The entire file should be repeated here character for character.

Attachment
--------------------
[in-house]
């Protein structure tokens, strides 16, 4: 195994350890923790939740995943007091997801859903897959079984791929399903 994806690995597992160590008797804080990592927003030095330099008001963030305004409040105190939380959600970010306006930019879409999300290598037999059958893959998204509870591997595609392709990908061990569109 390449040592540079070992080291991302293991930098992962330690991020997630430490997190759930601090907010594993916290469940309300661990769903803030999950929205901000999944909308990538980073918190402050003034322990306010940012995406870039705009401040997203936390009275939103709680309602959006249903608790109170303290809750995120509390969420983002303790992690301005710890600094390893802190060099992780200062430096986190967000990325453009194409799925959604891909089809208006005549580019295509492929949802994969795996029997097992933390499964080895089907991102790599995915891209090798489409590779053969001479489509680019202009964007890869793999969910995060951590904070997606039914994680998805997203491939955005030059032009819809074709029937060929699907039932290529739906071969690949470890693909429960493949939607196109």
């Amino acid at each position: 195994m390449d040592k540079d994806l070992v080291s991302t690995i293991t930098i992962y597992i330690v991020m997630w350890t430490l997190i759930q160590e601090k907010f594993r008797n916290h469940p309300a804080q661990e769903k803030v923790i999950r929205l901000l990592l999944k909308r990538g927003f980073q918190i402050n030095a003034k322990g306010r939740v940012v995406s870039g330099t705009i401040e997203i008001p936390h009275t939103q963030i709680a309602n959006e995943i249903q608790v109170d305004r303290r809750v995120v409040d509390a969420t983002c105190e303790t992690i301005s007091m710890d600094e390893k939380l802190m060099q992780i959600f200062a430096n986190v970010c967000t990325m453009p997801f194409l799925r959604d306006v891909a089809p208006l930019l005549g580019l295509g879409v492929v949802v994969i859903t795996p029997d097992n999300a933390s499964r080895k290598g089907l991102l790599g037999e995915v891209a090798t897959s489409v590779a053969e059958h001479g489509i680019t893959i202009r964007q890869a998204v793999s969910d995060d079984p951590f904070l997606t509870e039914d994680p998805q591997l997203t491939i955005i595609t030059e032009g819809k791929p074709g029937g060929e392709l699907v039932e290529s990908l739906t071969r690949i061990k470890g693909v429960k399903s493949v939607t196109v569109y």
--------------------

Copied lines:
[in-house]
């Protein structure tokens, strides 16, 4: 195994350890923790939740995943007091997801859903897959079984791929399903 994806690995597992160590008797804080990592927003030095330099008001963030305004409040105190939380959600970010306006930019879409999300290598037999059958893959998204509870591997595609392709990908061990569109 390449040592540079070992080291991302293991930098992962330690991020997630430490997190759930601090907010594993916290469940309300661990769903803030999950929205901000999944909308990538980073918190402050003034322990306010940012995406870039705009401040997203936390009275939103709680309602959006249903608790109170303290809750995120509390969420983002303790992690301005710890600094390893802190060099992780200062430096986190967000990325453009194409799925959604891909089809208006005549580019295509492929949802994969795996029997097992933390499964080895089907991102790599995915891209090798489409590779053969001479489509680019202009964007890869793999969910995060951590904070997606039914994680998805997203491939955005030059032009819809074709029937060929699907039932290529739906071969690949470890693909429960493949939607196109």
């Amino acid at each position: 195994m390449d040592k540079d994806l070992v080291s991302t690995i293991t930098i992962y597992i330690v991020m997630w350890t430490l997190i759930q160590e601090k907010f594993r008797n916290h469940p309300a804080q661990e769903k803030v923790i999950r929205l901000l990592l999944k909308r990538g927003f980073q918190i402050n030095a003034k322990g306010r939740v940012v995406s870039g330099t705009i401040e997203i008001p936390h009275t939103q963030i709680a309602n959006e995943i249903q608790v109170d305004r303290r809750v995120v409040d509390a969420t983002c105190e303790t992690i301005s007091m710890d600094e390893k939380l802190m060099q992780i959600f200062a430096n986190v970010c967000t990325m453009p997801f194409l799925r959604d306006v891909a089809p208006l930019l005549g580019l295509g879409v492929v949802v994969i859903t795996p029997d097992n999300a933390s499964r080895k290598g089907l991102l790599g037999e995915v891209a090798t897959s489409v590779a053969e059958h001479g489509i680019t893959i202009r964007q890869a998204v793999s969910d995060d079984p951590f904070l997606t509870e039914d994680p998805q591997l997203t491939i955005i595609t030059e032009g819809k791929p074709g029937g060929e392709l699907v039932e290529s990908l739906t071969r690949i061990k470890g693909v429960k399903s493949v939607t196109v569109y």